Good Knife(s)

Do yourself a favor.  If you have something with a plastic handle, throw it out.  If you have a knife that doesn’t make you want to go cook something just so you can hold it, please go get a nice knife or four.  I know you think you can cut it as a chef with anything that semi-resembles a chopping device, BUT once you get your hands on a properly balanced, elegantly sharp, beautifully patinated, forged steel knife… magnifique!  You’ll instantly elevate your game, or really want to.  There are some great do-almost-everything knives out there – usually called a ‘chef’s knife’ – that can get your game out of the ‘fast food’ arena.  A good serrated knife would be next and then a paring knife if you’re really building out your kitchen. Almost all cooking (except making cereal) starts with a knife.  And so this is as essential as having top quality ingredients. You didn’t skimp on your couch, your car, your clothes… come on, why would you skimp on feeding yourself with the most essential tool of the trade?

Salt & Pepper

No, not that washed out iodine-laden stuff that comes in a plastic shaker.  Or that grainy ‘pepper’ that looks and tastes like old sawdust.  Real salt.  Real peppercorns.  Salt & pepper are, naturally, the alpha and omega of spices.  You can do so much with the proper application of them.  And as you’re probably aware, pretty much everything you eat has both of these applied.  Why would they be the only two things at every restaurant table in the world?  You can seriously upgrade your cooking by sourcing a variety of salts (Himalayan pink, Maldon’s flaky finishing salt, coarse sea salt, to name a few) and at very least getting a proper pepper grinder with fresh peppercorns.  Your guests and your family will thank you.

A Proper Slotted Spoon

This can be both utilitarian and elegant.  But a slotted spoon is something that you’ll absolutely miss if you don’t have one. Hate burning your mouth trying to taste the rigatoni in a ladle or a solid bottom spoon?  Need a quick stir or to splash some (not too much!) au jus on your steak? Want to easily transfer some baby new potatoes?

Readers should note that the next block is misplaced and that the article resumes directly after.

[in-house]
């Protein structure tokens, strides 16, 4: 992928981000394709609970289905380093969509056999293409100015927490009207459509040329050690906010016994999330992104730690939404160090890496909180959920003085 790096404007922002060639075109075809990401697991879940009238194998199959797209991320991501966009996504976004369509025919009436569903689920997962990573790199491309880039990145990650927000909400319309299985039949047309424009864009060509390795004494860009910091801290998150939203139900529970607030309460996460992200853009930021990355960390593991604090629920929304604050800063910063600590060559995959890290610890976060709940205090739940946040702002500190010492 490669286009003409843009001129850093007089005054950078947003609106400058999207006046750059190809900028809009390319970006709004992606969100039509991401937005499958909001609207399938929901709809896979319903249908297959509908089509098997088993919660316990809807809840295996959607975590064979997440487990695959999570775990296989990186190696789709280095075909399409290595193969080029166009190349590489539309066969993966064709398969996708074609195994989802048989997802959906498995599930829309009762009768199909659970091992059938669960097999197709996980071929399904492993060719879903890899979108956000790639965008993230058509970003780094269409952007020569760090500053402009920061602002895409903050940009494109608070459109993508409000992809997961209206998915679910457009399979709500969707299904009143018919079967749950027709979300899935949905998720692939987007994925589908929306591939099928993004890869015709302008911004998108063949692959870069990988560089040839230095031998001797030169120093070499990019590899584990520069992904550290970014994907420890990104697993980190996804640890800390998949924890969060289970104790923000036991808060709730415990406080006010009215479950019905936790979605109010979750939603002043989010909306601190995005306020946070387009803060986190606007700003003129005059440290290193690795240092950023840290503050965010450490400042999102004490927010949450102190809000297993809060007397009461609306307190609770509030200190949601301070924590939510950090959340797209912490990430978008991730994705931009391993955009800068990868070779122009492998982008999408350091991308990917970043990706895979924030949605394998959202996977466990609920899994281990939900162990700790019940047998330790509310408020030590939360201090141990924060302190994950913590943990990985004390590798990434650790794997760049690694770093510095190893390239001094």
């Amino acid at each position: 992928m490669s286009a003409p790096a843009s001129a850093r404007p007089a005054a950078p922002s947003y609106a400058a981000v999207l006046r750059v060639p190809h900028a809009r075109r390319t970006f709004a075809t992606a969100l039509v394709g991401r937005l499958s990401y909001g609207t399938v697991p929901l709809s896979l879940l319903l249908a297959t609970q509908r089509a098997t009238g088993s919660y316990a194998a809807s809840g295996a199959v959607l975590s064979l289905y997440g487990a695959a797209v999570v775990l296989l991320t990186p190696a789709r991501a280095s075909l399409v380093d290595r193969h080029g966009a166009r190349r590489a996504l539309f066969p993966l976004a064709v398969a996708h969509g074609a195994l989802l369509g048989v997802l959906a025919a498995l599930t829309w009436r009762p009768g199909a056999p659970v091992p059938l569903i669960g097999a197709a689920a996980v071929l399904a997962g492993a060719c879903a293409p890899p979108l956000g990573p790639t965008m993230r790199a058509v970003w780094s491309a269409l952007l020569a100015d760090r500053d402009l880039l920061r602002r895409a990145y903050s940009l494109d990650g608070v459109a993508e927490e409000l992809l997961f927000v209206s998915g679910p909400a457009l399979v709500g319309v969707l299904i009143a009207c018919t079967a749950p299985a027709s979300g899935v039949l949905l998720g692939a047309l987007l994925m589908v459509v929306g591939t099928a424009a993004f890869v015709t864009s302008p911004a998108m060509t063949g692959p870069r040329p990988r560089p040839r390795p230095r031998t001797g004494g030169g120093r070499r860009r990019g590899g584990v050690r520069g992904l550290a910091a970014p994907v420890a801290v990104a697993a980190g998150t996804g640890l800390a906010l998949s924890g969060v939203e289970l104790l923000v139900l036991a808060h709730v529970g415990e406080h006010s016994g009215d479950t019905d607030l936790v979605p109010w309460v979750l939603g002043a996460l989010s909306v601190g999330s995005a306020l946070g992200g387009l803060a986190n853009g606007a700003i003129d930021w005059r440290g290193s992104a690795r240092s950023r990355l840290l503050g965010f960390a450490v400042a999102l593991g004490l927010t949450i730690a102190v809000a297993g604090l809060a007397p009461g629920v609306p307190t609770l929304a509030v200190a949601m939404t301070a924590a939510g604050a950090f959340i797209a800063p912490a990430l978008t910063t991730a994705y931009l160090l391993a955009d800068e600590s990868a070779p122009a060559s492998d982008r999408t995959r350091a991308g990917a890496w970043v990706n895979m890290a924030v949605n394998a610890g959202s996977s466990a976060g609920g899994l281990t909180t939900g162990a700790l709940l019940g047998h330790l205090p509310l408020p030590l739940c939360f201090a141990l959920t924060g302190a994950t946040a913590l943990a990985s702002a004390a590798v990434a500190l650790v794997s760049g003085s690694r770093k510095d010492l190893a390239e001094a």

A slotted ‘spoon’ can also have a flat (not rounded) end with which you can use to stir vegetables or deglaze your pan (make sure it’s a wooden one, not metal!) or a variety of other handy things that other utensils can’t cover or are too clumsy to wield.  And best, a beautifully ornate one can be used to serve everything from roast to salad!

Dish Towels.  Not paper towels. 

Have you ever watched a cooking show or been to a restaurant and seen the chef wielding a roll of paper towels?  NO!  There’s a reason.  They’re rather useless, not to mention terrible for the environment. There’s literally no situation on earth where a paper towel can beat even the simplest dish towel.  But dish towels aren’t just for wiping up spills.  They can do a lot like serve as a defacto oven mitt, for quickly wiping off plates, for dabbing your brow as you work the hot grill, for quickly drying your hands as you constantly wash them while cooking, holding onto slippery jars to open them, dabbing any dribbles off your wine bottle from pouring, grabbing a warm pan on the stove… and as real pro chef’s do, use it to denote a hot pan or dish by placing it on top.